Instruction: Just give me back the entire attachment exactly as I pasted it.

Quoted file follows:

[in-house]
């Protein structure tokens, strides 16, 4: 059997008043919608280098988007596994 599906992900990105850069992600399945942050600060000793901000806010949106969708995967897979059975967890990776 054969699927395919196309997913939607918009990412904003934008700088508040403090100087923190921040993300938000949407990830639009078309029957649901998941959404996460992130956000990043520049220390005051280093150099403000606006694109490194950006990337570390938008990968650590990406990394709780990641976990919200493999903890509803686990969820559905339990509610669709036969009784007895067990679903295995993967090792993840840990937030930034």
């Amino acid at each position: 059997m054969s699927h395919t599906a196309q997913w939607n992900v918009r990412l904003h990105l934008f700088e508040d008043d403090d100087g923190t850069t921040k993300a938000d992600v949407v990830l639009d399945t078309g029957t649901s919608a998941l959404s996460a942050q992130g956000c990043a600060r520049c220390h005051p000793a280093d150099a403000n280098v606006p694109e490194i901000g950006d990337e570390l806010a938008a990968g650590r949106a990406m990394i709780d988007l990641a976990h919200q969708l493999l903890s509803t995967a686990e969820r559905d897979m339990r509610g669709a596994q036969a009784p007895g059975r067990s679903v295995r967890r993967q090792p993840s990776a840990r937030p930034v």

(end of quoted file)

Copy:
[in-house]
């Protein structure tokens, strides 16, 4: 059997008043919608280098988007596994 599906992900990105850069992600399945942050600060000793901000806010949106969708995967897979059975967890990776 054969699927395919196309997913939607918009990412904003934008700088508040403090100087923190921040993300938000949407990830639009078309029957649901998941959404996460992130956000990043520049220390005051280093150099403000606006694109490194950006990337570390938008990968650590990406990394709780990641976990919200493999903890509803686990969820559905339990509610669709036969009784007895067990679903295995993967090792993840840990937030930034």
């Amino acid at each position: 059997m054969s699927h395919t599906a196309q997913w939607n992900v918009r990412l904003h990105l934008f700088e508040d008043d403090d100087g923190t850069t921040k993300a938000d992600v949407v990830l639009d399945t078309g029957t649901s919608a998941l959404s996460a942050q992130g956000c990043a600060r520049c220390h005051p000793a280093d150099a403000n280098v606006p694109e490194i901000g950006d990337e570390l806010a938008a990968g650590r949106a990406m990394i709780d988007l990641a976990h919200q969708l493999l903890s509803t995967a686990e969820r559905d897979m339990r509610g669709a596994q036969a009784p007895g059975r067990s679903v295995r967890r993967q090792p993840s990776a840990r937030p930034v």